Many advocates for economic justice were struck by Pope Francis’ candid remarks last month about our global economic system and the “idol” of money.
The pope’s impromptu comments came after a meeting with unemployed workers in Cagliari, Sardinia (an island off the coast of Italy), who shared their stories of struggle. Francis discarded his prepared speech and let the Spirit lead his remarks for nearly 20 minutes.
“It is not a problem of Italy and Europe,” he said of an economic system that marginalizes the poor and vulnerable. “It is the consequence of a world choice, of an economic system that brings about this tragedy, an economic system that has at its center an idol which is called money.”
Francis’ remarks were a solemn reminder that our current economic system does not reflect our values as Christians. All God’s children deserve work, and to work with dignity. We deserve to be compensated fairly for an honest day’s work. Work should provide the means for a roof over our head and food on our table.
We are witness to a great shift in employment practices here in the United States. The wealthy prey on the poor and unemployed. According to a 2012 study from the National Employment Law Project, in the Great Recession, 60 percent of the jobs that disappeared were good middle-class jobs; 21 percent were low-wage jobs. Now, in the recovery, 58 percent of the jobs created have been low-wage jobs, where workers are treated as cogs, not people. (Middle-class jobs account for less than a quarter of those created.)
These employment norms are rooted in the same “throwaway culture” Pope Francis has criticized:
“A throwaway culture has been installed. We throw away grandparents, and we throw away young people. We have to say ‘no’ to this throwaway culture. We want a just system that helps everyone.”
We must resolve to stop throwing away low-wage workers. We need to create jobs that make all work just. As Christians we are called to work toward an economy that lifts up God’s people.
“We don’t want this globalized economic system, which does us so much harm,” Francis said, underscoring that people, rather than money, should be at the center of the economic system.
Listening to the poor in our communities
Just as Pope Francis listened to the stories of unemployed workers in Cagliari living under the shadow of the great wealth of a few, Catholics and people of faith have the opportunity to follow his lead and listen to those living in poverty in our own communities.
Right here in the United States, Wal-Mart workers are preparing for a big day of action November 29, Black Friday (the day after Thanksgiving). Wal-Mart workers in our communities face some of the same daily concerns the Sardinians highlighted for Pope Francis. They are often forced to choose between paying rent and eating dinner. They are paid poverty wages and work unpredictable schedules, impeding their ability to pick up a second job for supplemental income. When they speak up, management responds with retaliation and intimidation.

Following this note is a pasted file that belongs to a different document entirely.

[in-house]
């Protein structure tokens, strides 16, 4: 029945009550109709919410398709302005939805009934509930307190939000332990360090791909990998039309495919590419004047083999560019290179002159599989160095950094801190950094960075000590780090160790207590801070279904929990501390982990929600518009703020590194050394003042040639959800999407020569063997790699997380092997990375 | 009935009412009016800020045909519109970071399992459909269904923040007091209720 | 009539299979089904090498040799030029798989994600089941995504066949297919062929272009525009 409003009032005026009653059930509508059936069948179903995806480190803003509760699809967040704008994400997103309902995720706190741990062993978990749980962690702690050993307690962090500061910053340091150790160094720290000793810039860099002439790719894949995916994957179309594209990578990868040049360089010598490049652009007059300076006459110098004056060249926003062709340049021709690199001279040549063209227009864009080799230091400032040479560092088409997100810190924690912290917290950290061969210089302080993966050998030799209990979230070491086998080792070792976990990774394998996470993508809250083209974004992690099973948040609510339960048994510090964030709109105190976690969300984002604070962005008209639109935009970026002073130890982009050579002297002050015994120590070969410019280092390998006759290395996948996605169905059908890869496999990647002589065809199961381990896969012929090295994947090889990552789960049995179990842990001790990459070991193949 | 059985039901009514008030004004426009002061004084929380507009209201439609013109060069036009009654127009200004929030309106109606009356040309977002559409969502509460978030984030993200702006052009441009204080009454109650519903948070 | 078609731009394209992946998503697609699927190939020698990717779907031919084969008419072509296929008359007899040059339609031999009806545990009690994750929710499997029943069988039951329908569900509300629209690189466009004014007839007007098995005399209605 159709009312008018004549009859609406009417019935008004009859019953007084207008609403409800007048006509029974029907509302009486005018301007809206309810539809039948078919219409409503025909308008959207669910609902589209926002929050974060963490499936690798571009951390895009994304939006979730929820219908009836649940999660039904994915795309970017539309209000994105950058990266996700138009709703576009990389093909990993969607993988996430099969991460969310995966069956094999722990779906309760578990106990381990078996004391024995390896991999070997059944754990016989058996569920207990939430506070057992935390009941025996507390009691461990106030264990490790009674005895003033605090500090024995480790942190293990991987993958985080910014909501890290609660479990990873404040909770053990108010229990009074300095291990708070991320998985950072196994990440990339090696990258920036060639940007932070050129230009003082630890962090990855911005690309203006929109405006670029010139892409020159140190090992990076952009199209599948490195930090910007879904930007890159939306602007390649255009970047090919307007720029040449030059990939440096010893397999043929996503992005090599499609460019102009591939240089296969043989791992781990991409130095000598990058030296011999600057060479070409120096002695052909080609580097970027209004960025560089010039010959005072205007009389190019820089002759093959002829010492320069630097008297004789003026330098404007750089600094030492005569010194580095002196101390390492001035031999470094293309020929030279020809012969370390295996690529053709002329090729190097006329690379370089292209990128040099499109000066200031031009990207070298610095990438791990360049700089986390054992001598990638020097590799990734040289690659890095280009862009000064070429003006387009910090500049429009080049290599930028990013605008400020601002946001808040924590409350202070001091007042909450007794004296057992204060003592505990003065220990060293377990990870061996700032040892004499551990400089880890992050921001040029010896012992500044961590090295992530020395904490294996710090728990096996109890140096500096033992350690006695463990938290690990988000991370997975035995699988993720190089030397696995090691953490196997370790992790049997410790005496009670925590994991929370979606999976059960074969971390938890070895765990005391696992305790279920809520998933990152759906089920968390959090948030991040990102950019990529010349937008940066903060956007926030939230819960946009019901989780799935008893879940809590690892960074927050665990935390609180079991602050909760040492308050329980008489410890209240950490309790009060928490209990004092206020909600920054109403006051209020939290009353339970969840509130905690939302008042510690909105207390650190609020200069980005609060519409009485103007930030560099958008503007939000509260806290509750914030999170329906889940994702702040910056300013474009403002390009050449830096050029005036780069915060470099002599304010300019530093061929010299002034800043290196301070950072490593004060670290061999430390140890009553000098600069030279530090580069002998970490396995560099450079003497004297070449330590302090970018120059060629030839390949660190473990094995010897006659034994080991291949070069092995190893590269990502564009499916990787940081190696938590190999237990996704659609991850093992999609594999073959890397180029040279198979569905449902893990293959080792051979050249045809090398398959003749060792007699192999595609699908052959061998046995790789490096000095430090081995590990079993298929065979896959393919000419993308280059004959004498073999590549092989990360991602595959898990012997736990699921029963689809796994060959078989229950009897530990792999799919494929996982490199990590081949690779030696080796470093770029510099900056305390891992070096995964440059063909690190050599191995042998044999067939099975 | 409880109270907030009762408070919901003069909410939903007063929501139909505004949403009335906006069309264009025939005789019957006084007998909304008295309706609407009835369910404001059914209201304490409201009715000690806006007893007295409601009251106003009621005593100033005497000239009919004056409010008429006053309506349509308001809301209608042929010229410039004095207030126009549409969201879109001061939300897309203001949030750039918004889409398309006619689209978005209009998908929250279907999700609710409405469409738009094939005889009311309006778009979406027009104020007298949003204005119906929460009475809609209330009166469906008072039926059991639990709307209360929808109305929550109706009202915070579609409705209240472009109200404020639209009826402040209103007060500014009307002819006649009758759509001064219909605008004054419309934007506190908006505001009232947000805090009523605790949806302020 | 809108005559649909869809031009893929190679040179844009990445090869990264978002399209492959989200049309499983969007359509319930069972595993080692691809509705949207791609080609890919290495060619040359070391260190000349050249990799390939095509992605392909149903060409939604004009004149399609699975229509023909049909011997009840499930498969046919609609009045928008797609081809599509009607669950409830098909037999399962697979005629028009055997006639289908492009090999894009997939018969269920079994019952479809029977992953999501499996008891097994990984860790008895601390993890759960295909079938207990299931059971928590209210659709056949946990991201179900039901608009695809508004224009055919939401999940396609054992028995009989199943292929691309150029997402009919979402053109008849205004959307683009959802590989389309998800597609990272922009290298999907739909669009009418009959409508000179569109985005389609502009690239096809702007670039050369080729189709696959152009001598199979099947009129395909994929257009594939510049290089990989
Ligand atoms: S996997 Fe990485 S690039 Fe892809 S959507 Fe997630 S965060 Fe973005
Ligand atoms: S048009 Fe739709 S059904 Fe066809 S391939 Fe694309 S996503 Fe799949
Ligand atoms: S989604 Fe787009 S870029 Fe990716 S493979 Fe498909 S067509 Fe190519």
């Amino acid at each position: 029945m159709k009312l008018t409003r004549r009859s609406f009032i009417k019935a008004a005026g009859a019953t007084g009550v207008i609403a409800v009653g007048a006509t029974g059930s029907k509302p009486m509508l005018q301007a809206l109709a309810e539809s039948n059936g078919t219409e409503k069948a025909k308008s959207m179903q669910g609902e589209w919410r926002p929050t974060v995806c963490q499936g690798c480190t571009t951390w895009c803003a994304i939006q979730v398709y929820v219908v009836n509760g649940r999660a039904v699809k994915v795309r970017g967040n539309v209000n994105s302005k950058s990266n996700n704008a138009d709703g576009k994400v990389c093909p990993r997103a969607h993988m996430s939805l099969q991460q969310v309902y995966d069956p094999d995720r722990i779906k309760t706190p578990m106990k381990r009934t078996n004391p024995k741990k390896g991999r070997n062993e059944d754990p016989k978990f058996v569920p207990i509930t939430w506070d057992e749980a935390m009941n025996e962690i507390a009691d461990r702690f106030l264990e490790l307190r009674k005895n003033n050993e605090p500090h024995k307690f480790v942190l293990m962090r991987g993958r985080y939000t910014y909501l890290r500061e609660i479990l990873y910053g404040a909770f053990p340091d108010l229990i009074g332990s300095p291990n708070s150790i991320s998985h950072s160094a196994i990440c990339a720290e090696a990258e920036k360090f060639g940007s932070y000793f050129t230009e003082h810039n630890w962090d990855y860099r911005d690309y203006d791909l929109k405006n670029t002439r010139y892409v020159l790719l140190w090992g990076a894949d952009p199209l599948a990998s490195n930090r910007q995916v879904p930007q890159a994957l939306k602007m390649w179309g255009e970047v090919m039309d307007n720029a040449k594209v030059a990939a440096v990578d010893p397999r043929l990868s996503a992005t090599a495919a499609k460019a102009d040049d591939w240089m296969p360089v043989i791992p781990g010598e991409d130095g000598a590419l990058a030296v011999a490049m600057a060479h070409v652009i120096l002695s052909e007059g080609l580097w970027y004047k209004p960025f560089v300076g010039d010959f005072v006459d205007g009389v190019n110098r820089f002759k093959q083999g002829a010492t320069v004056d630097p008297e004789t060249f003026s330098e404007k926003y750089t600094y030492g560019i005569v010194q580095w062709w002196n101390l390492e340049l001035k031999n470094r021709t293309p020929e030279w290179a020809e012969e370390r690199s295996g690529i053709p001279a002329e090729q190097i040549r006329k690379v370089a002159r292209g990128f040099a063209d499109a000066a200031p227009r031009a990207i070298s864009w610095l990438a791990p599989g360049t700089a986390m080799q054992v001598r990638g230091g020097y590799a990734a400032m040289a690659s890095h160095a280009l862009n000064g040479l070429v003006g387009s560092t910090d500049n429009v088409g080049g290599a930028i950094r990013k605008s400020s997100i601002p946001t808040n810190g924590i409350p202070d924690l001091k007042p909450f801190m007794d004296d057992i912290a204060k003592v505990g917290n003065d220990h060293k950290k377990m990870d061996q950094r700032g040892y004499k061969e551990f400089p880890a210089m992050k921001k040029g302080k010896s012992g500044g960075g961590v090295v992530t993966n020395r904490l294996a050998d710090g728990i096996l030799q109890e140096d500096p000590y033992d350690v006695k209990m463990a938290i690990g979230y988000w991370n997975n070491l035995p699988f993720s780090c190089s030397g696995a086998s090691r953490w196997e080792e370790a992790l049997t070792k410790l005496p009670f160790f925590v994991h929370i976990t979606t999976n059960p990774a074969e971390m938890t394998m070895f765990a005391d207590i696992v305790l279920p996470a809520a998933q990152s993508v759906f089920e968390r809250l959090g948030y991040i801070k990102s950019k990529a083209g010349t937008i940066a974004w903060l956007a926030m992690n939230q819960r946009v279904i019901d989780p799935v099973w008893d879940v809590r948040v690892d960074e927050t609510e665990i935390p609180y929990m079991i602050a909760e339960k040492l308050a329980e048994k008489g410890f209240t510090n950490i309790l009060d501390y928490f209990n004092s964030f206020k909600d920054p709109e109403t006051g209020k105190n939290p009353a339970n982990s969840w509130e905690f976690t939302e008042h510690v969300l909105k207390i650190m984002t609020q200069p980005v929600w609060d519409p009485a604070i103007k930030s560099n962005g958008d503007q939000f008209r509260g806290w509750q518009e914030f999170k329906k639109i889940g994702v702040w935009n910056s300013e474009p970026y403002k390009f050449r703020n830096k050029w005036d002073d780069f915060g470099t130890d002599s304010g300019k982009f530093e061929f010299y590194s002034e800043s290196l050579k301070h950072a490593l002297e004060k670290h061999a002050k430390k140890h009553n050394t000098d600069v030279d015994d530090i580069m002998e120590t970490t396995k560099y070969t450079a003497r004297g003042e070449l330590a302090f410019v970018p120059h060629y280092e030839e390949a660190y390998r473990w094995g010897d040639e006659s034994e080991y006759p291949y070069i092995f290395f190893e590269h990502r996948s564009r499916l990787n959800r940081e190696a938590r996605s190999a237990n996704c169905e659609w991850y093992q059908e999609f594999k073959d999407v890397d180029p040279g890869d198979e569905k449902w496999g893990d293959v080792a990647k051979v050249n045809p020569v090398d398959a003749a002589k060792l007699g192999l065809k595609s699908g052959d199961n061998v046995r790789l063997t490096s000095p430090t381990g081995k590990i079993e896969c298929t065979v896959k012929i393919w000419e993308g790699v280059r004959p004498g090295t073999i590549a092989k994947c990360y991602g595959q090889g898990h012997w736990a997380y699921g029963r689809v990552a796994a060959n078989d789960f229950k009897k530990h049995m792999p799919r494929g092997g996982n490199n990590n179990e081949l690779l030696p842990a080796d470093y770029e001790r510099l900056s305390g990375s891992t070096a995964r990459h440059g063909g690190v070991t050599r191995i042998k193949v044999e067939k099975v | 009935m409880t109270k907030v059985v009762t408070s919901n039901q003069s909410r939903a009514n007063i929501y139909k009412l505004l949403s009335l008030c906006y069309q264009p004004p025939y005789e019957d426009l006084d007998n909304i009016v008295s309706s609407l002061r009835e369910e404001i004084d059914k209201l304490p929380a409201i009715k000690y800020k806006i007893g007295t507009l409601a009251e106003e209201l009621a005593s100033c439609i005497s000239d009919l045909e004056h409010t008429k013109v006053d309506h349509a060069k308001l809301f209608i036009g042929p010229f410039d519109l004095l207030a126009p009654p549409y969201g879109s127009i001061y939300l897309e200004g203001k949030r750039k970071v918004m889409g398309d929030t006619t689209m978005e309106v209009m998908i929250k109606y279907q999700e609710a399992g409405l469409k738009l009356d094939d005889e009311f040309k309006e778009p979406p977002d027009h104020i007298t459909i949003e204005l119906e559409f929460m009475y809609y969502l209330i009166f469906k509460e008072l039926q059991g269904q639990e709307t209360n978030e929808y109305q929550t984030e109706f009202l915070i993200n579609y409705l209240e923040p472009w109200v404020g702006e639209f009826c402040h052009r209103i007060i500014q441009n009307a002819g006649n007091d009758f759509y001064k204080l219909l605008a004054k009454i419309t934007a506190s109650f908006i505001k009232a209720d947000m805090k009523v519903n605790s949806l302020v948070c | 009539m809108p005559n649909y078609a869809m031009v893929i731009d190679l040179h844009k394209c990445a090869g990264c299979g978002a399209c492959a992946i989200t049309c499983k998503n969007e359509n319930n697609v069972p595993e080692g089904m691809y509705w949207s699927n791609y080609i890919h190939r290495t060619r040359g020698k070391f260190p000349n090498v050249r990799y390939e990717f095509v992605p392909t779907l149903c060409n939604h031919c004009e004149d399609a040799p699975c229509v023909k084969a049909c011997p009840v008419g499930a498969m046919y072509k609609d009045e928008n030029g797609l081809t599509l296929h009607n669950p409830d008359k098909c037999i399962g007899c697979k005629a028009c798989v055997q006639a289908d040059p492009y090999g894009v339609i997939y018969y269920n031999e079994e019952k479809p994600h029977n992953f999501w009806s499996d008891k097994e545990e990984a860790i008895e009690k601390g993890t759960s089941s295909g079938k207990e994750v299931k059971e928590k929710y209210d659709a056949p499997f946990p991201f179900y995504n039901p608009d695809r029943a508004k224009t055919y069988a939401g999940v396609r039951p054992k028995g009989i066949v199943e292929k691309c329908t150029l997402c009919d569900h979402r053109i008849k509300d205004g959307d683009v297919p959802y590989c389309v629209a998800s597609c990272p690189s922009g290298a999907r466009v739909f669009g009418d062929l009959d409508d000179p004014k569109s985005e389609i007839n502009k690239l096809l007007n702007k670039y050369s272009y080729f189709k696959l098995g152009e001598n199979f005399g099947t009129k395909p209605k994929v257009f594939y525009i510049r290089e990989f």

These workers are standing up for a voice and respect on the job, not to mention a paycheck that lifts them out of poverty. At Interfaith Worker Justice, we are connecting parishes, congregations and local organizations to Wal-Mart workers living in their communities.
I can understand why the Spirit called Pope Francis to abandon his prepared remarks and speak from the heart about the economy. Last June, I joined more than 100 workers who bravely walked off their jobs and headed to Bentonville, Arkansas, to join executives and shareholders at Wal-Mart’s annual meeting. These workers testified about poor pay and working conditions. They asked executives to change the “throwaway culture” of its own stores across the country.
During the month of October, we have the opportunity to engage in dialogue with brave workers like Carlton. Carlton, a former Wal-Mart worker from Southern California, told me “Wal-Mart’s ‘open door’ policy is broken.” It claims its policy allows associates to bring suggestions or concerns about workers or the company to any manager without fear of retaliation. Carlton was fired after speaking out to his manager about his problems with Wal-Mart.
“Where there is no work, there is no dignity,” Francis said to the workers in Cagliari — and to all of us. But it’s important to remember that where there is work rooted in exploitation, intimidation and quarterly profits, it is also hard to find dignity.
Pope Francis asked God to “give us work and teach us to fight for work.” Let us ask God to also give us good jobs and fight for an economic system that is focused on people.
I invite you to join us this month as we listen to brave Wal-Mart workers tell their stories of struggle, survival and community building. Host a worker, be moved to follow the Spirit, and stand with workers for a better workplace, a better corporation and a better economy.